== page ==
Tuesday, June 7, 2011
Deconstructing Yuri Zhivago
It was interesting to read Yuri Slezkine's impressions of Boris Pasternak and the growing number of Soviet Jewish dissidents in the 1950s, as a result of Stalin's purges. I had seen Zhivago's "nihilism" as anachronistic, referring back to the 19th century nihilists which tended to characterize Russian novels, such as Turgenev's Bazarov. But, the way Slezkine describes the growing despondency among Soviet Jews in the 1950s as Stalin's purges struck to the heart of a people that had contributed heavily to the Bolshevik Revolution, I get the sense that Zhivago more expressed Pasternak's views at the time of his writing, than they did views in the 1920s, which saw so many Russian Jews embrace the Bolshevik Revolution as expressed in Isaac Babel's Red Cavalry.
Slezkine provides a fascinating psychological analysis and history of the Jewish influence on the Bolshevik Revolution in The Jewish Century. He argues that the generation born of the revolution turned its backs on its Jewish fathers and embraced the new Soviet society that emerged after the Russian Civil War. Of course, I imagine there were a few dissidents, which could have served as a model for Yuri Zhivago, but the overwhelming amount of Russian literature at the time praised the Red Army, with many Jews taking their service as a right of passage into the Soviet Union. Many young Jews completely renounced their heritage, assuming Russian hybrids and acronyms of Soviet leaders, and wanting nothing to do with their Yiddish past.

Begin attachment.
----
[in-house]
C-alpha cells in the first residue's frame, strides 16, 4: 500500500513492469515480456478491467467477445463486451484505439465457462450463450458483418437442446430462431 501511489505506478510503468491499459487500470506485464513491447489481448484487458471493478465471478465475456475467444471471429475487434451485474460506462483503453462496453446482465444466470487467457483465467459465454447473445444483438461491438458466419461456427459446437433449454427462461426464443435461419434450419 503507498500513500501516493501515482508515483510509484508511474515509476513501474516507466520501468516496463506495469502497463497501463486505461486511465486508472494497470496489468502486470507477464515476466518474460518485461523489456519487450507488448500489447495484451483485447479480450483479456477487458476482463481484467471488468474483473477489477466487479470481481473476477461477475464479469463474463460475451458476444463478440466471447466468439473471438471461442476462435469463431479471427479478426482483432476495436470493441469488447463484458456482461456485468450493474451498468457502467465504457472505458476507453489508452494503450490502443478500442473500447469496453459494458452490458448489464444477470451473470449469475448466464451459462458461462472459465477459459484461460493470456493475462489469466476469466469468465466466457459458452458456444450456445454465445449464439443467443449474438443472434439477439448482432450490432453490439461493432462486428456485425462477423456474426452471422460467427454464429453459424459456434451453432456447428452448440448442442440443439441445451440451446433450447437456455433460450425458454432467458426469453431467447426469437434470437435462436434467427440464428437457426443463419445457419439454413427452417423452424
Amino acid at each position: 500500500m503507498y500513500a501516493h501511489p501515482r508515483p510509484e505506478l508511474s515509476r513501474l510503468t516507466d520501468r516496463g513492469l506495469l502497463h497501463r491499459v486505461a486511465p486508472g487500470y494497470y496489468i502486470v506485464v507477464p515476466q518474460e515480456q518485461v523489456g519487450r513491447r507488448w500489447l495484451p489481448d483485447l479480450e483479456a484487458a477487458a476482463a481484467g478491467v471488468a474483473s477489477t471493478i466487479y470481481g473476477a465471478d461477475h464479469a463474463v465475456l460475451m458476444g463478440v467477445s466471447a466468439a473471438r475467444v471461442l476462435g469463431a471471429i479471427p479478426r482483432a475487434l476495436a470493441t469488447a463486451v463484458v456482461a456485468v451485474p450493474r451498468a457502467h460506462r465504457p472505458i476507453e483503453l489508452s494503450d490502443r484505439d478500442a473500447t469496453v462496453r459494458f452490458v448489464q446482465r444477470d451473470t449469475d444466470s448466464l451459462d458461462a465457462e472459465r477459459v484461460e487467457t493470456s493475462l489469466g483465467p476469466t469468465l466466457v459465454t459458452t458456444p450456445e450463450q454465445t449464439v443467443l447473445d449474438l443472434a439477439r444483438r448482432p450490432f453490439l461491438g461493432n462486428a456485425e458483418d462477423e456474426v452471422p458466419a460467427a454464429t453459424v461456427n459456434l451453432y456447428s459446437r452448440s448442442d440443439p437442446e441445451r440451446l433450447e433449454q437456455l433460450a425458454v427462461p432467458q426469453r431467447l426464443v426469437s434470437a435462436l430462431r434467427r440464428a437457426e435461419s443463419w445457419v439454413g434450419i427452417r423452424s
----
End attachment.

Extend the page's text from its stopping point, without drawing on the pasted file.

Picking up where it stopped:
Pasternak's dissidence seems to have greatly affected the way he chose to characterize Zhivago's "profound ambivalence." Pasternak had not been the most agreeable Soviet citizen, often coming up against the literary censors, but from what I've read Pasternak embraced the modernism that suffused the early Soviet Union. It wasn't until Stalin imposed his sense of neo-realism that writers like Pasternak, Mandelstam and Akhmatova found themnselves on the outside looking in. Stalin and his successors wanted the Soviet Union described, painted, sculpted and built in heroic terms, and it was obvious that Yuri Zhivago didn't fit the definition of a "model citizen" anymore than Pasternak did himself, which is why Doctor Zhivago was first published in Italy, and became an international sensation, having been rebuffed by Soviet censors.
This kind of reflectivity came to characterize the Russian dissident of the 50s and 60s. Writers like Pasternak and Achmatova were a major influence on Joseph Brodsky and "the magic chorus" that arose at this time, which no longer saw the Soviet Union as a socialist paradise. Still, Slezkine notes, Soviet Jews couldn't dispel their love for Russian culture, particularly their love for Pushkin, and found it difficult to fully embrace the new State of Israel or the capitalist panacea that the United States represented. Those who did emigrate to America and Israel had a very hard time reconciling their feelings, as Khrzhanovsky depicted Brodsky in Room and a Half.